Today, however, companies such as Apple and Amazon are more apt to discount music to compete with one another. One example is Amazon’s recent decision to sell Lady Gaga’s “Born This Way” album for 99 cents.
The ability to set prices is a classic consideration. But, increasingly, regulators have voiced concern about the power to stifle technological innovation. The danger is that firms with too much influence can squash start-up companies that innovate, Lemley said.
“When digital music came online, you could argue that the majors were acting in lock-step with respect to which new technology companies they would or would not work with,” said Lemley, citing music companies’ refusal to license their music to Google Inc. and Amazon, each of which were seeking to launch services that would let consumers listen to songs they’ve bought online.
“I don’t think that’s necessarily a healthy thing when you have entities that are able to control how new services enter the market,” said Charles Caldas, chief executive of Merlin, a British group that represents independent labels. “What the industry needs is new innovative business models that drive value.”
But innovation is not explicitly written into the law, said Reed Hundt, an antitrust attorney and former Federal Communications Commission chairman.
“The emphasis on innovation as a goal for our economy is fairly new,” Hundt said. As a result, preserving innovation could be a more important factor if a merger is reviewed by the Federal Trade Commission, whose chairman, Jon Liebowitz, has held hearings and issued a report on patent policy and innovation. A merger could also be reviewed by the Justice Department, whose acting antitrust chief, Sharis Pozen, has not publicly stated her views on the topic.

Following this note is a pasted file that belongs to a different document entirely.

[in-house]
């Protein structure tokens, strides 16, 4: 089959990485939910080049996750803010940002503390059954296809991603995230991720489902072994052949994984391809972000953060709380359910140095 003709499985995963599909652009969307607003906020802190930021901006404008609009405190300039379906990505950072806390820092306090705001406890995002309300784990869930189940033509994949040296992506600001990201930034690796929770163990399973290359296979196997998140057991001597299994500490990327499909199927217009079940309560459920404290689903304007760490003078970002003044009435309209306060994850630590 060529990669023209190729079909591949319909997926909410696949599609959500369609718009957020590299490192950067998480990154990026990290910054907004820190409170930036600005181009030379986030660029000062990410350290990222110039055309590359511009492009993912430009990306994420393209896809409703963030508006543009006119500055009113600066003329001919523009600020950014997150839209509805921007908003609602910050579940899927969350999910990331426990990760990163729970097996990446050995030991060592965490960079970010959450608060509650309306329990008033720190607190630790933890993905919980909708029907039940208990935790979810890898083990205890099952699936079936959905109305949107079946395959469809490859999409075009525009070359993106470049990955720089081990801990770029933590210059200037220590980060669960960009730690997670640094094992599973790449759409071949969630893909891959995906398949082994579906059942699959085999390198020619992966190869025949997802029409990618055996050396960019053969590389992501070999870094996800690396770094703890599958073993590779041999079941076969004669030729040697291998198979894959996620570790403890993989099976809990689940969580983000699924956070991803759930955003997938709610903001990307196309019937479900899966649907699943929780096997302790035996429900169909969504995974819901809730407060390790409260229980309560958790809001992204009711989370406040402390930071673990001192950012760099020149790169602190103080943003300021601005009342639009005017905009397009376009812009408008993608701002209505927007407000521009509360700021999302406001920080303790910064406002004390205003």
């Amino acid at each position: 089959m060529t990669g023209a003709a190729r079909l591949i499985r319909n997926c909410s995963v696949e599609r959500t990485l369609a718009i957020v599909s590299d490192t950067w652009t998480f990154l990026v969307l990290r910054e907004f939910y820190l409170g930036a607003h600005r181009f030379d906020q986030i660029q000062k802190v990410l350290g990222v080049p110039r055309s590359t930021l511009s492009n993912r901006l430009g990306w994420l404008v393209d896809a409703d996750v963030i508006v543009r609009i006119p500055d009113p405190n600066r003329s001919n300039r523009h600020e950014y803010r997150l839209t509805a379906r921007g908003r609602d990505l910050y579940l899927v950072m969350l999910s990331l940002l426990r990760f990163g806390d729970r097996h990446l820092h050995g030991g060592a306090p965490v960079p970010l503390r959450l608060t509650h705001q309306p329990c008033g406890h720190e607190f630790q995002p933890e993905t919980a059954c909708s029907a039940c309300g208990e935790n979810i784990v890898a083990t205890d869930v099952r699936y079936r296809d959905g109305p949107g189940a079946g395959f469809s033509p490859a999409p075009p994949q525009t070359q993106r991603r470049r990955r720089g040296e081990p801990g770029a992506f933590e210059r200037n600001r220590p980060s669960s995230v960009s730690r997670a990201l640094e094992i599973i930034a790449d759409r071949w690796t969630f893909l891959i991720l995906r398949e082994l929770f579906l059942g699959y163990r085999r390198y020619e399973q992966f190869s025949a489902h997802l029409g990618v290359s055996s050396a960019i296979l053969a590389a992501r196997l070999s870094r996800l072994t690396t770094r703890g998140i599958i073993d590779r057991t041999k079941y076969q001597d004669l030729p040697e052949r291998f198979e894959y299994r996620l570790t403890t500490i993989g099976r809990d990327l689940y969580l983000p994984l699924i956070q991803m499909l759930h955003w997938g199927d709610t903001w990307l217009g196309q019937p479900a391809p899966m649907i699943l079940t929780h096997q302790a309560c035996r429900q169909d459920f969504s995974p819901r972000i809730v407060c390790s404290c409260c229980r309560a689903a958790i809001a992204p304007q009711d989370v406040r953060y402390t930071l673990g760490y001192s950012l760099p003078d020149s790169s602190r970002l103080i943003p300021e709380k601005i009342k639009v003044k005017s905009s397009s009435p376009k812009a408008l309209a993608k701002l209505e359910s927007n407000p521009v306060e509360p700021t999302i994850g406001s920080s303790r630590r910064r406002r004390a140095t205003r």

The other area where market power matters is with respect to musicians, Cohen said.
“The question here is whether an artist could not write a song, perform it and have it distributed and sold without the help of a record label,” he said. “In the past, the answer was no. Today, the answer is yes.”
Start-ups such as TopSpin, ReverbNation and TuneCore enable bands to circumvent record labels and directly sell to their fans. In recent years, established artists, including Radiohead, Paul McCartney and Nine Inch Nails, have dropped their contracts with major labels and opted for alternative distributors.
Further watering down the power of major music conglomerates is the proliferation of free music, both via legal online radio services such as Pandora and via illegal sources such as file-sharing sites.
“Changes in the competitive landscape brought in by technology in the past decade means that any regulatory review is likely to be about more than just adding up market share numbers,” said Scott Martin, an antitrust attorney at Greenberg Traurig. “Consumers simply have a lot more choice now than they have before.”